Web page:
Monthly Archives: February 2010

David Geffen, Carly Simon and Joni Mitchell

According to The New Republic and others, we now know who Carly Simon was singing about in “You’re So Vain”. Turns out it was David Geffen, the head of her record label at the time. Apparently Simon “resented the effort he put into promoting rival Joni Mitchell”. As it turns out, Joni Mitchell also wrote a song about David Geffen: A Free Man in Paris.

Here’s the latter:

Danny Williams and the Canadian Health System

To me it’s sad that Americans are latching onto Danny Williams going to the U.S. for heart surgery as some sort of proof that the Canadian health care system is deficient compared to the U.S. system. Indeed, at the Health Care Summit that the President recently held, Obama indirectly mentioned him.

To me,  Danny Williams actions prove nothing about the Canadian health system. Indeed, this article by Andre Picard, Williams’s heart surgery choice was based on ignorance in the Globe and Mail, argues that much better and more conclusively than I can. I highly recommend it.

Rather than pull down the Canadian system, Americans should focus on shoring up their own system, with its excess costs and millions of uninsured, and not pay attention to the likes of Danny Williams. I was going to say more about him, but the less said about him, the better.

Farmville on Facebook is like Mom Jeans

Don’t believe me? See Your Mom Is On Facebook. Which gives me an excuse to post this:

The more I read about Facebook and the more I use it, the more I wish there was something else that did what they did but alot better. I believe alot of people feel the same way. So where is the competition?

District 9: a Canadian film?

I didn’t think so, until I read this at the Torontoist blog, which said that:

District 9 was directed, written, edited, and scored by Neill Blomkamp, Terri Tatchell, Julian Clarke, and Clinton Shorter, respectively—all Canadians. (Blomkamp was born in South Africa but moved to Canada as a teenager.) The film, however, was produced by Peter Jackson’s Wingnut Films (New Zealand) and financed by QED International (USA).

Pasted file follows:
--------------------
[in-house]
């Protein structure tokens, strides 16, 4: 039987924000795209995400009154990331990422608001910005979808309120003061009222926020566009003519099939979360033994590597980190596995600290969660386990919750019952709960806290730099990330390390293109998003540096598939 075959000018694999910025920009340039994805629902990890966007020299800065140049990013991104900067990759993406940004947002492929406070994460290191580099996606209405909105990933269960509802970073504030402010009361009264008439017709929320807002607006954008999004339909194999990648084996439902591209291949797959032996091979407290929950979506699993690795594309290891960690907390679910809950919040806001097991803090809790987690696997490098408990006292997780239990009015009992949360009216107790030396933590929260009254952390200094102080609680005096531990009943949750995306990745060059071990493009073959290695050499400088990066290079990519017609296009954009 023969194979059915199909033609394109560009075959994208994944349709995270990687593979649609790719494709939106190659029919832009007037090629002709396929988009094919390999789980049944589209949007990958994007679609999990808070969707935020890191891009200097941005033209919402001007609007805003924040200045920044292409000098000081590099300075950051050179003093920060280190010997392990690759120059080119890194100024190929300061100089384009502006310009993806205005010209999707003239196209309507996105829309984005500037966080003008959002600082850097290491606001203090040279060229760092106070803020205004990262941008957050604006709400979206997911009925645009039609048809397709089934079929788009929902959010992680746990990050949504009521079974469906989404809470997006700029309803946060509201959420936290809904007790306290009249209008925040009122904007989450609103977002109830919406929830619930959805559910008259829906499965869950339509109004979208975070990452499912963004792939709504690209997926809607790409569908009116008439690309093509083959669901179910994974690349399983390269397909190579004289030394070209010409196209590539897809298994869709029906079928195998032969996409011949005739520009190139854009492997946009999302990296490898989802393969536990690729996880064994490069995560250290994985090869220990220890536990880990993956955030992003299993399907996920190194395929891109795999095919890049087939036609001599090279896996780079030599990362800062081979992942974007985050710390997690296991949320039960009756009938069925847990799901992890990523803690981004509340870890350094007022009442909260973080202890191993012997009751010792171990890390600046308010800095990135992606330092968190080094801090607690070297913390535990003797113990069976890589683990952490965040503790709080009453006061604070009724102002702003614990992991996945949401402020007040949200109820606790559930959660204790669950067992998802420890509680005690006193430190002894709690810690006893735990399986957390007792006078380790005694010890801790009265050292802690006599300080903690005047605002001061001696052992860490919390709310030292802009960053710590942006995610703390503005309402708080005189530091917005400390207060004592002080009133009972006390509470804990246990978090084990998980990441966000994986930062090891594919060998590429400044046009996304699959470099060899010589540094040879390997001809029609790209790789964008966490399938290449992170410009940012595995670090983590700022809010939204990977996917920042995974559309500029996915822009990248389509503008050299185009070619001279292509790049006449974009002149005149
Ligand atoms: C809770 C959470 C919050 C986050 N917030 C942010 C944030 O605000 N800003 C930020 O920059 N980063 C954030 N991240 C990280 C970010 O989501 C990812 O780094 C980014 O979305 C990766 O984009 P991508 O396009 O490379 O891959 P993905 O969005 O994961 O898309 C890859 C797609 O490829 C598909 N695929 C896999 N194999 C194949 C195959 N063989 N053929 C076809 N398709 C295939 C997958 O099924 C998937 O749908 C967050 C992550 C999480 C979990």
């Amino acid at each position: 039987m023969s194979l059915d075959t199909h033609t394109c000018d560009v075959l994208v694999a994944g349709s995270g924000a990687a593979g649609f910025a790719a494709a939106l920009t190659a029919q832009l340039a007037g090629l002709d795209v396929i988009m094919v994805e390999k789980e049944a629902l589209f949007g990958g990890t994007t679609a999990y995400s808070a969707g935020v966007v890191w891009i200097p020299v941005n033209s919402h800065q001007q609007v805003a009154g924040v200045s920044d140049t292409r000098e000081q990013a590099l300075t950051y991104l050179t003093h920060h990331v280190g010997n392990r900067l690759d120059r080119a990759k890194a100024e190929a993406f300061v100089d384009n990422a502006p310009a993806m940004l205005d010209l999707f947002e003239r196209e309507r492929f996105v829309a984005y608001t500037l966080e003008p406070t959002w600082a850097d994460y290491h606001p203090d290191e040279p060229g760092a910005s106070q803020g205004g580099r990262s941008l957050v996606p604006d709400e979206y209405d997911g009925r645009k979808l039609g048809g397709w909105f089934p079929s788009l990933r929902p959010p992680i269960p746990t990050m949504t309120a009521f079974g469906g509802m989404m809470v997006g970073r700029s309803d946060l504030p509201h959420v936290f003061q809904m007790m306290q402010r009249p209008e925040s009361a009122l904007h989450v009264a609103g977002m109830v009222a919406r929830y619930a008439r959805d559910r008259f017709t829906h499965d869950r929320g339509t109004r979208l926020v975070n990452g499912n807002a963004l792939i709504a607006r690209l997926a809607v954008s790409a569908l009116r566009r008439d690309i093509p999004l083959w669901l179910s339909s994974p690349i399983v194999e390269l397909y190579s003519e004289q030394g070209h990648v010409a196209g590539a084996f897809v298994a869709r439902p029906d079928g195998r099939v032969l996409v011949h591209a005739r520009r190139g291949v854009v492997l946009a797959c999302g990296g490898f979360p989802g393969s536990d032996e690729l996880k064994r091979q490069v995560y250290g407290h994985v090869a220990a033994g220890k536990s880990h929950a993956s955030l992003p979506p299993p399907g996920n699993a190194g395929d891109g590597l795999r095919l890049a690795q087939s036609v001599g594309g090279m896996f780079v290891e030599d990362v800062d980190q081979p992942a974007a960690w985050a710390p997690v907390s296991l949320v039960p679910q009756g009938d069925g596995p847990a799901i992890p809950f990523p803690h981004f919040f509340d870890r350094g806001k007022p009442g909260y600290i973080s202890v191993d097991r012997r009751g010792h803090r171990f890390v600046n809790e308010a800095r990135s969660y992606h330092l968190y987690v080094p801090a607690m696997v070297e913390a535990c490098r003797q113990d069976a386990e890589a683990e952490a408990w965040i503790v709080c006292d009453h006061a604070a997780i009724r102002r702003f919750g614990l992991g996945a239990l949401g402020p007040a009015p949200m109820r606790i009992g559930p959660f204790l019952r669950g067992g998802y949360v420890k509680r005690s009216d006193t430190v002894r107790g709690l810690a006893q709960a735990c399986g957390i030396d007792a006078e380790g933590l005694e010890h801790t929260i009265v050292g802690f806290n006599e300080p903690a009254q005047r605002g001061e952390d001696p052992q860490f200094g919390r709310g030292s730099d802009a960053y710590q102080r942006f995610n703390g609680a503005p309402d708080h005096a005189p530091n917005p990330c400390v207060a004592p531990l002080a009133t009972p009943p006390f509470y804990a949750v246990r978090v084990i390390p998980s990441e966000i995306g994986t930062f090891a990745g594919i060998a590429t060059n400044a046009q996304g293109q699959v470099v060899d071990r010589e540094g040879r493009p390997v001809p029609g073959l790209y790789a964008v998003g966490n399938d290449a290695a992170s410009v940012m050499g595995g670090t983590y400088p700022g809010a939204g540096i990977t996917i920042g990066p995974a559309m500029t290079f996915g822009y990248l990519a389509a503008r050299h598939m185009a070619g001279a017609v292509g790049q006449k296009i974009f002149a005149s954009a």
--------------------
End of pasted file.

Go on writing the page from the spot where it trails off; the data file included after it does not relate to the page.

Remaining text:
I think it is a great film, period. It’s good to see so many Canadians on it.

How the world works now: Erykah Badu connects to Paul McCartney via twitter

Erykah Badu needed to get Paul McCartney’s permission to sample from one of his songs. What could have taken days or weeks traditionally was done in hours, most by using twitter.

Now, it’s not all magic, of course. Badu who contacted Lenny Kravity, who connected her with Paul’s famous daughter, Stella McCartney. Those are likely not people who are going to respond to just anyone’s tweets. But the directness and quickness and connectedness of twitter is something that everyone can experience. This is just one famous example of it. Expect more to come.

Most developed countries in the world have near universal health care coverage, save Turkey, Mexico and the United States

For more data like this, see OECD Health Data 2009 – Frequently Requested Data

Why governance is hard

Here is an interesting chart from the blog, The Monkey Cage:

Based on this chart, Salon concludes:

Rank-and-file conservatives actually like big government.

In 2008, the American National Election Study asked a national sample whether federal spending on 12 different programs should be increased, decreased or kept about the same.

As the graph above illustrates, the respondents who identified themselves as “conservative” or “extremely conservative” had little appetite for specific spending cuts.

….Amazingly, the survey found that, on average, 54 percent of them actually wanted to increase spending.

Interestingly, foreign aid will also be a very small part of the U.S. budget, compared to military spending and social security. But those are some of the areas that conservatives are less interested in cutting spending. And if conservatives are not interested in cutting spending, I suspect in alot of case, liberals in the U.S. are not interested either.

And this is why governance is hard. People want the government to use less of their money (in the form of taxes), but they still want the services that governments provide. Having your cake and eating it too is challenging.